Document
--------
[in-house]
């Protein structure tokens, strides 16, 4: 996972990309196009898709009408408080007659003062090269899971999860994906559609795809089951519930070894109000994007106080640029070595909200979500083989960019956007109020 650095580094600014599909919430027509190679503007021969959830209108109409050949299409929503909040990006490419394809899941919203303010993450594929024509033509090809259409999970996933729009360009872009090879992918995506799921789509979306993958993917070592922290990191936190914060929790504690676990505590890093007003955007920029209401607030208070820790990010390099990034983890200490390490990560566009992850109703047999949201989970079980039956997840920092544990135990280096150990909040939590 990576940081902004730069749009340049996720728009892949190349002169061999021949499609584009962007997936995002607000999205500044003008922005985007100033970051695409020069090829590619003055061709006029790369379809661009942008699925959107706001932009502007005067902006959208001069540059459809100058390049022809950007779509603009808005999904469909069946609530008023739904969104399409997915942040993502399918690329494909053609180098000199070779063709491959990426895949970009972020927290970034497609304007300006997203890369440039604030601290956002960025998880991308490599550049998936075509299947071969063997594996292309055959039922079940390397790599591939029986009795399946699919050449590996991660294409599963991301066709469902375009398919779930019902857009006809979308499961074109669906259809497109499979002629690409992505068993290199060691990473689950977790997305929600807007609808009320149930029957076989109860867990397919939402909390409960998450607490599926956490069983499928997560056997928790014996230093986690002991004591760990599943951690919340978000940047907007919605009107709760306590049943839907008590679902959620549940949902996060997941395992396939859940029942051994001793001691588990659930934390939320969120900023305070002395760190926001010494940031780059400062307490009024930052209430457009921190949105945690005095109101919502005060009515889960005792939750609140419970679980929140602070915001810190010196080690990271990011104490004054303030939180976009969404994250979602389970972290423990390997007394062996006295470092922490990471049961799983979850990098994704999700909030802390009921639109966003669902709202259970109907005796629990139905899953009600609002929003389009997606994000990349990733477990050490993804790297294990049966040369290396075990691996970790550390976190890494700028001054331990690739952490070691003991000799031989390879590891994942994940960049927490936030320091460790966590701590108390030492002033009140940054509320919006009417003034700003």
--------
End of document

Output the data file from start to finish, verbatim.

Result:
[in-house]
């Protein structure tokens, strides 16, 4: 996972990309196009898709009408408080007659003062090269899971999860994906559609795809089951519930070894109000994007106080640029070595909200979500083989960019956007109020 650095580094600014599909919430027509190679503007021969959830209108109409050949299409929503909040990006490419394809899941919203303010993450594929024509033509090809259409999970996933729009360009872009090879992918995506799921789509979306993958993917070592922290990191936190914060929790504690676990505590890093007003955007920029209401607030208070820790990010390099990034983890200490390490990560566009992850109703047999949201989970079980039956997840920092544990135990280096150990909040939590 990576940081902004730069749009340049996720728009892949190349002169061999021949499609584009962007997936995002607000999205500044003008922005985007100033970051695409020069090829590619003055061709006029790369379809661009942008699925959107706001932009502007005067902006959208001069540059459809100058390049022809950007779509603009808005999904469909069946609530008023739904969104399409997915942040993502399918690329494909053609180098000199070779063709491959990426895949970009972020927290970034497609304007300006997203890369440039604030601290956002960025998880991308490599550049998936075509299947071969063997594996292309055959039922079940390397790599591939029986009795399946699919050449590996991660294409599963991301066709469902375009398919779930019902857009006809979308499961074109669906259809497109499979002629690409992505068993290199060691990473689950977790997305929600807007609808009320149930029957076989109860867990397919939402909390409960998450607490599926956490069983499928997560056997928790014996230093986690002991004591760990599943951690919340978000940047907007919605009107709760306590049943839907008590679902959620549940949902996060997941395992396939859940029942051994001793001691588990659930934390939320969120900023305070002395760190926001010494940031780059400062307490009024930052209430457009921190949105945690005095109101919502005060009515889960005792939750609140419970679980929140602070915001810190010196080690990271990011104490004054303030939180976009969404994250979602389970972290423990390997007394062996006295470092922490990471049961799983979850990098994704999700909030802390009921639109966003669902709202259970109907005796629990139905899953009600609002929003389009997606994000990349990733477990050490993804790297294990049966040369290396075990691996970790550390976190890494700028001054331990690739952490070691003991000799031989390879590891994942994940960049927490936030320091460790966590701590108390030492002033009140940054509320919006009417003034700003």